Heat shock factor 1 (HSF1) is a stress-induced transcription factor that promotes expression of genes that protect mammalian cells from the lethal effects of severely elevated temperatures (>42°C). However, we recently showed that HSF1 is activated at a lower temperature (39.5°C) in T cells, suggesting that HSF1 may be important for preserving T cell function during pathogen-induced fever responses. To test this, we examined the role of HSF1 in clearance of Listeria monocytogenes, an intracellular bacterial pathogen that elicits a strong CD8+ T cell response in mice. Using temperature transponder microchips, we showed that the core body temperature increased approximately 2°C in L. monocytogenes-infected mice and that the fever response was maintained for at least 24 h. HSF1-deficient mice cleared a low-dose infection with slightly slower kinetics than did HSF1-/- littermate controls but were significantly more susceptible to challenges with higher doses of bacteria. Surprisingly, HSF1-deficient mice did not show a defect in CD8+ T cell responses following sublethal infection. However, when HSF1-deficient mice were challenged with high doses of L. monocytogenes, increased levels of serum tumor necrosis factor alpha (TNF-α) and gamma interferon (IFN-γ) compared to those of littermate control mice were observed, and rapid death of the animals occurred within 48 to 60 h of infection. Neutralization of TNF-α enhanced the survival of HSF1-deficient mice. These results suggest that HSF1 is needed to prevent the overproduction of proinflammatory cytokines and subsequent death due to septic shock that can result following high-dose challenge with bacterial pathogens.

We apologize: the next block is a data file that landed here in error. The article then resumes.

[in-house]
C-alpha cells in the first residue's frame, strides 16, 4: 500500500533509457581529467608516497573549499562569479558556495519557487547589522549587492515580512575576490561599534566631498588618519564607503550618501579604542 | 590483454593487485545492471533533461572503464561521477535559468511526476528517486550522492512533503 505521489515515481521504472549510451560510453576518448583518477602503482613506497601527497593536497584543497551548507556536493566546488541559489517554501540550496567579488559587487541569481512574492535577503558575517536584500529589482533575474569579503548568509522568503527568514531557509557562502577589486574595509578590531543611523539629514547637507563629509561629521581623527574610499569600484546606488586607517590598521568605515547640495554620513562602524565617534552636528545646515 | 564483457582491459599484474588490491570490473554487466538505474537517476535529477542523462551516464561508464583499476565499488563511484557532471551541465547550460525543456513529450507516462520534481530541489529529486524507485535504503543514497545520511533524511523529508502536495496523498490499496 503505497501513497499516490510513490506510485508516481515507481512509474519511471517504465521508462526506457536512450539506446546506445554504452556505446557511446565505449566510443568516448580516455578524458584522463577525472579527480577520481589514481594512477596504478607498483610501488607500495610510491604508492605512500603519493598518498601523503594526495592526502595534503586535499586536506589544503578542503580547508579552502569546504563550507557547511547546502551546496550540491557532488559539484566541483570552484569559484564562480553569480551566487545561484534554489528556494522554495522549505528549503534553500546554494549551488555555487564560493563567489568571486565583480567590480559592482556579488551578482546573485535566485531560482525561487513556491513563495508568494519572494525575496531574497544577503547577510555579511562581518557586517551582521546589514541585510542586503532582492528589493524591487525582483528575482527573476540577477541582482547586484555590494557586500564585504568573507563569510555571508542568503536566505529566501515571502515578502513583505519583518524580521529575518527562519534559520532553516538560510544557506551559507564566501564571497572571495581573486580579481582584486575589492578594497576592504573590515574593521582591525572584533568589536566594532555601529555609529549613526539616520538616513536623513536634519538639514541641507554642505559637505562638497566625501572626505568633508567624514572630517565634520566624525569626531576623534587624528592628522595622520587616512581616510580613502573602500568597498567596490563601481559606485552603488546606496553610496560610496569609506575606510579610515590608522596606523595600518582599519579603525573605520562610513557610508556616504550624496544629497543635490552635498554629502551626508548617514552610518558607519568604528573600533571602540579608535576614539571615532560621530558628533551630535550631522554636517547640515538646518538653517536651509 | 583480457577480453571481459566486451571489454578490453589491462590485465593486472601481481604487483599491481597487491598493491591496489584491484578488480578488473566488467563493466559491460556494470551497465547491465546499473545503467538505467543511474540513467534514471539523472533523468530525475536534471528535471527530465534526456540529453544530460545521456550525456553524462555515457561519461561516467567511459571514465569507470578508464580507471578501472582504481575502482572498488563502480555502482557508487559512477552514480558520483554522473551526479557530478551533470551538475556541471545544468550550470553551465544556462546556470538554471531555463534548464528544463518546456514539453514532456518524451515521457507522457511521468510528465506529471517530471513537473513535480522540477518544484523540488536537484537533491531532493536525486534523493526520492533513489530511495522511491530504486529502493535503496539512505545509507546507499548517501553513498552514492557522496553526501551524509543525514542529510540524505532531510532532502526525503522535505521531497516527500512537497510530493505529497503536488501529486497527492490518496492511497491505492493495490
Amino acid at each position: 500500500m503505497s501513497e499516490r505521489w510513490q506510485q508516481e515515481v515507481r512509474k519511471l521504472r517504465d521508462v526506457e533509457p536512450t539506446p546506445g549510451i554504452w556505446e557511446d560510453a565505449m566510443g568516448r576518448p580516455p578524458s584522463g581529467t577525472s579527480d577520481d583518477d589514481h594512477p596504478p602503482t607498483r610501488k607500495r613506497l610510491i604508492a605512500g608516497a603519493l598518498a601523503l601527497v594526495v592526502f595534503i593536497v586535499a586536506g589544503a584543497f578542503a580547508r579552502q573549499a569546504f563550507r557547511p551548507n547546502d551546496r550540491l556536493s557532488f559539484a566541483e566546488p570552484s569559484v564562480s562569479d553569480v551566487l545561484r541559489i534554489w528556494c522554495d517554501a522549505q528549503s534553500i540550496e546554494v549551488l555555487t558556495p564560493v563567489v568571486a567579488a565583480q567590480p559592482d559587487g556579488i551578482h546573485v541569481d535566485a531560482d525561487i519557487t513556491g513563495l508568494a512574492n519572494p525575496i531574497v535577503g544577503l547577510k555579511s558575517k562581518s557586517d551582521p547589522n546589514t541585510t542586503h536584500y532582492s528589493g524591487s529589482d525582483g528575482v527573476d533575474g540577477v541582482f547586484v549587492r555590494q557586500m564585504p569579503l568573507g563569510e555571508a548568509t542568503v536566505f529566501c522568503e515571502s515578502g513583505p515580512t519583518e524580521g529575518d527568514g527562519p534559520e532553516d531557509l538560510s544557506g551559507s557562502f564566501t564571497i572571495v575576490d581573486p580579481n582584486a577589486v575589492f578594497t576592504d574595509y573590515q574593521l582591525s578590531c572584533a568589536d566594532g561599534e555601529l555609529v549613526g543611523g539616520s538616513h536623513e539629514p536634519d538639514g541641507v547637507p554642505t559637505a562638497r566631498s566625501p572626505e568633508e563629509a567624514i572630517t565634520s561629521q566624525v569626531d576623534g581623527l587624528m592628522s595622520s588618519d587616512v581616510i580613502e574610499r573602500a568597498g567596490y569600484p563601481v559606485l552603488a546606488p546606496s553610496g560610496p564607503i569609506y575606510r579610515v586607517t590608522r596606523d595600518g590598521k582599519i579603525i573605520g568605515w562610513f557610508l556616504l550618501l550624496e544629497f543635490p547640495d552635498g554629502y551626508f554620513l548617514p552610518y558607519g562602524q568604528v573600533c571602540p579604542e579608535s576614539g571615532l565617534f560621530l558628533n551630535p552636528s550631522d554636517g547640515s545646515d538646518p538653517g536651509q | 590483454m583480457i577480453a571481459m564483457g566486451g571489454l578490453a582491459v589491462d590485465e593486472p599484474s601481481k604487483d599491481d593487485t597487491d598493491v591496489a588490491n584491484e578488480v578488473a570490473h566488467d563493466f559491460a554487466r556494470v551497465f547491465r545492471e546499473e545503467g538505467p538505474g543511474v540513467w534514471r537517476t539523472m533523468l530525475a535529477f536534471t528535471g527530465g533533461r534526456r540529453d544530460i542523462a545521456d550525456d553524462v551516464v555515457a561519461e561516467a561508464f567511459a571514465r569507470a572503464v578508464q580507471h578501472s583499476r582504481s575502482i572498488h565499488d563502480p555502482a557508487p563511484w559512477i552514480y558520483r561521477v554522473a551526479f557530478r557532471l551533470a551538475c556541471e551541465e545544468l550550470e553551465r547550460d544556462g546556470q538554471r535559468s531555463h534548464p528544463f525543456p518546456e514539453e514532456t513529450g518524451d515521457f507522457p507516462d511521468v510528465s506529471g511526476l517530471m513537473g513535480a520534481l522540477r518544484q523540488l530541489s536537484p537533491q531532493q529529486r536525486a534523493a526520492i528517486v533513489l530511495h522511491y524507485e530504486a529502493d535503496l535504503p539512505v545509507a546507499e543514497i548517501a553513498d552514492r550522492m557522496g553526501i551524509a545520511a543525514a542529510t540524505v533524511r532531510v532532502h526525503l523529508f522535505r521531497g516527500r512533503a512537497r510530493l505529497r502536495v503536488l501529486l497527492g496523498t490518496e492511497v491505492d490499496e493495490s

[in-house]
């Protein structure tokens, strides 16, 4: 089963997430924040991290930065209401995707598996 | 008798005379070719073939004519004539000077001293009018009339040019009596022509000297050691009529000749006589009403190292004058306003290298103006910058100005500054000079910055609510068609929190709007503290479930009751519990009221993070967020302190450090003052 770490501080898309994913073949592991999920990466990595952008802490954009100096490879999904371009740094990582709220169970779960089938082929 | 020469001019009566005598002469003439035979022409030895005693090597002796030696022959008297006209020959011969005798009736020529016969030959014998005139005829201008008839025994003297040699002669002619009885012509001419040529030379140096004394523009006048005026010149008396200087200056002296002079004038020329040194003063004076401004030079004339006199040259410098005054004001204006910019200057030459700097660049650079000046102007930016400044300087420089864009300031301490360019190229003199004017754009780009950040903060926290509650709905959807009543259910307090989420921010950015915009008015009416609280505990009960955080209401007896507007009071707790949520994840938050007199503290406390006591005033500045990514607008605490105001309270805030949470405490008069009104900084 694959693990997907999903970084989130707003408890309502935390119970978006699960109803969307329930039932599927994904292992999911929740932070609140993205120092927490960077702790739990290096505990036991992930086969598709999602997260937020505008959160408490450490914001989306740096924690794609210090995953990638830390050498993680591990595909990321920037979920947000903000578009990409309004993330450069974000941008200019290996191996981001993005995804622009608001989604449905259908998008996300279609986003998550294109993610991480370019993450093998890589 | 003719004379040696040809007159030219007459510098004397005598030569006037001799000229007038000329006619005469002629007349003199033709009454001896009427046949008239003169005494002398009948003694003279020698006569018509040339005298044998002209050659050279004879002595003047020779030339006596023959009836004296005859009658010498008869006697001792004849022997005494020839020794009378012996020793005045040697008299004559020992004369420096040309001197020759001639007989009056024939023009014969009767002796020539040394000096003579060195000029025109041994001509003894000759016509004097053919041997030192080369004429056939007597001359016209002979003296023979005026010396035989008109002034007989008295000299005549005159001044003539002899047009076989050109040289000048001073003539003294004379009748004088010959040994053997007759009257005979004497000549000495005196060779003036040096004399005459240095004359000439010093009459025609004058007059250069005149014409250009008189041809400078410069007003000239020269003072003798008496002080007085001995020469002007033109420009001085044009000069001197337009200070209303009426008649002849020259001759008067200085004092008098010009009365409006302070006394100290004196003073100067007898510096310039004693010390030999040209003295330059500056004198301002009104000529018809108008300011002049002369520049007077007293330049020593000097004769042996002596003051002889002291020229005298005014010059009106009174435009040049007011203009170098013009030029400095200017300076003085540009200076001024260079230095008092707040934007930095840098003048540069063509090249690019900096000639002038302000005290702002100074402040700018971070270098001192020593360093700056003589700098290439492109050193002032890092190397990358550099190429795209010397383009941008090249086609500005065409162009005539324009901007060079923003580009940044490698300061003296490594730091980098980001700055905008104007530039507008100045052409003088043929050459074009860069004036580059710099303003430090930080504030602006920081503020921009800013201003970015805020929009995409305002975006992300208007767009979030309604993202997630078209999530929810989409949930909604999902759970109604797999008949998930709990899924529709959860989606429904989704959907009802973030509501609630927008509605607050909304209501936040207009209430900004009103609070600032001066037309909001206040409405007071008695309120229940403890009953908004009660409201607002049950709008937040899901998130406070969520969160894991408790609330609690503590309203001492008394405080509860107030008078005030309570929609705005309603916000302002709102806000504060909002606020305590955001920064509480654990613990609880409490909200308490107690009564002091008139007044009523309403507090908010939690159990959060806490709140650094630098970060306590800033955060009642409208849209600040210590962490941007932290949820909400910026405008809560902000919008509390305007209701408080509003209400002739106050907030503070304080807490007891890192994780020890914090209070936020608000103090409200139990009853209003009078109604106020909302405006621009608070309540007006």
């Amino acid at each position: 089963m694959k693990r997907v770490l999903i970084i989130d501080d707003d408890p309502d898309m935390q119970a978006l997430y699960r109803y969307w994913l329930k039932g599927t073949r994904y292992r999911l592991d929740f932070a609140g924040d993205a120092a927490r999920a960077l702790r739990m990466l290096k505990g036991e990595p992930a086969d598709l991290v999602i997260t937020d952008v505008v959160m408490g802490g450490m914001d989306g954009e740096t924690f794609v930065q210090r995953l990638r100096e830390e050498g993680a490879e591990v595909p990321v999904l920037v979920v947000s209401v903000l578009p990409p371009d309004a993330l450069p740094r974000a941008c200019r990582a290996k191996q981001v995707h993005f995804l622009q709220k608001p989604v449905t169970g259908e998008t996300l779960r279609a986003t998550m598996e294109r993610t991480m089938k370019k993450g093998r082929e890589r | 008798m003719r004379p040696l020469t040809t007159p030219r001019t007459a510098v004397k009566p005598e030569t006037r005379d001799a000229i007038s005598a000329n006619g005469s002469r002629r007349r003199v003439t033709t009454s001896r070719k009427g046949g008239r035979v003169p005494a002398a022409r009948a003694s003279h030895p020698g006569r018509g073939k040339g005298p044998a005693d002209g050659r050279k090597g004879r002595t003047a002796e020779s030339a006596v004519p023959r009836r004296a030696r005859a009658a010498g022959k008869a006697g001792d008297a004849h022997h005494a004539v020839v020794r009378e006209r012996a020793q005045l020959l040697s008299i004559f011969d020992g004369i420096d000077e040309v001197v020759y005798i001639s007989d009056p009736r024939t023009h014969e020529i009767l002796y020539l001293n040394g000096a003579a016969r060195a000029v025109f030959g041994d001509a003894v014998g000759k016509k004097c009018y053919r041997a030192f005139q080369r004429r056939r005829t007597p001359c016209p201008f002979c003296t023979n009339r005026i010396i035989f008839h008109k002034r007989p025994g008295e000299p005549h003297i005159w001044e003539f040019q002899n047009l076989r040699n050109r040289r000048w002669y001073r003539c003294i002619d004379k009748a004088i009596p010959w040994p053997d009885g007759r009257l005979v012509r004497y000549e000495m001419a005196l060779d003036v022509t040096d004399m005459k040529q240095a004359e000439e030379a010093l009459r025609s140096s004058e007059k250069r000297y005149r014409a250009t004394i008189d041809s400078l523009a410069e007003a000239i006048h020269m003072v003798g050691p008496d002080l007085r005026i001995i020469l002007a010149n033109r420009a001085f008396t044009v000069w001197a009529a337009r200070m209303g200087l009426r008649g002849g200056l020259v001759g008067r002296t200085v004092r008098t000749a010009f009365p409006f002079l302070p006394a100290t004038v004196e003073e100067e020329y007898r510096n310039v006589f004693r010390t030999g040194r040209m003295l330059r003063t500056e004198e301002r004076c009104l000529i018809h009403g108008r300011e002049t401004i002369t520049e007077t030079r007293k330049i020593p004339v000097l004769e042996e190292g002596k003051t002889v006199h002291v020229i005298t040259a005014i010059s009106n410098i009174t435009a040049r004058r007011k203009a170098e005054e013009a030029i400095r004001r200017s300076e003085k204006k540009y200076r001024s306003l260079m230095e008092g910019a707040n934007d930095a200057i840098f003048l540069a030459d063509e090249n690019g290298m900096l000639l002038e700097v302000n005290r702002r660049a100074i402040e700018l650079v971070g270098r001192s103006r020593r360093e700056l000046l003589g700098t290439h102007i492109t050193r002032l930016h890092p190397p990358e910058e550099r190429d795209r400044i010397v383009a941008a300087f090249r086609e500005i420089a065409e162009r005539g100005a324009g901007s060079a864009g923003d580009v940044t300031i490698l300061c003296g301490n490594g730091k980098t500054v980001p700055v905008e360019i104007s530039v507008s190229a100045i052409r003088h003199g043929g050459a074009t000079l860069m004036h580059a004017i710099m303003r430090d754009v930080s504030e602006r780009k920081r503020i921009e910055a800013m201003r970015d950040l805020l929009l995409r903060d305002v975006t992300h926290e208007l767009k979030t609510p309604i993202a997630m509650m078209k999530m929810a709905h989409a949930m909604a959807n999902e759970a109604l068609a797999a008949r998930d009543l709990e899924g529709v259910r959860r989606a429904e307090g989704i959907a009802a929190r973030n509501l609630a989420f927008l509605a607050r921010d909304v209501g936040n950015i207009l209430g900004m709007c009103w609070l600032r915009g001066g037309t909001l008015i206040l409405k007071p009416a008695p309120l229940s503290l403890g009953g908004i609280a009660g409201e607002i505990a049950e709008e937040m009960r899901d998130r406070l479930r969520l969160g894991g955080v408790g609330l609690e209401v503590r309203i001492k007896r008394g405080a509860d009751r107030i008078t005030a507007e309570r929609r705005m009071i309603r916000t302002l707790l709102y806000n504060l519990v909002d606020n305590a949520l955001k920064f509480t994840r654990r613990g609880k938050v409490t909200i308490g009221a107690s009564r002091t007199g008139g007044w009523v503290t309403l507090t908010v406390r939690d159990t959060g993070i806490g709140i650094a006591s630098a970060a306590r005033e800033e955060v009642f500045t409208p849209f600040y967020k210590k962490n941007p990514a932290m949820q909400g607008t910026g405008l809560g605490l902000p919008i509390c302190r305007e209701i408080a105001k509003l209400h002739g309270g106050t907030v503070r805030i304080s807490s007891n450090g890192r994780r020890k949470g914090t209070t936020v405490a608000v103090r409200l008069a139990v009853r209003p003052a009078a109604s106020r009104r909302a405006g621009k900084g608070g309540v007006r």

|Number of pages||8|
|Journal||Infection and Immunity|
|State||Published - Jan 2011|
ASJC Scopus subject areas
- Infectious Diseases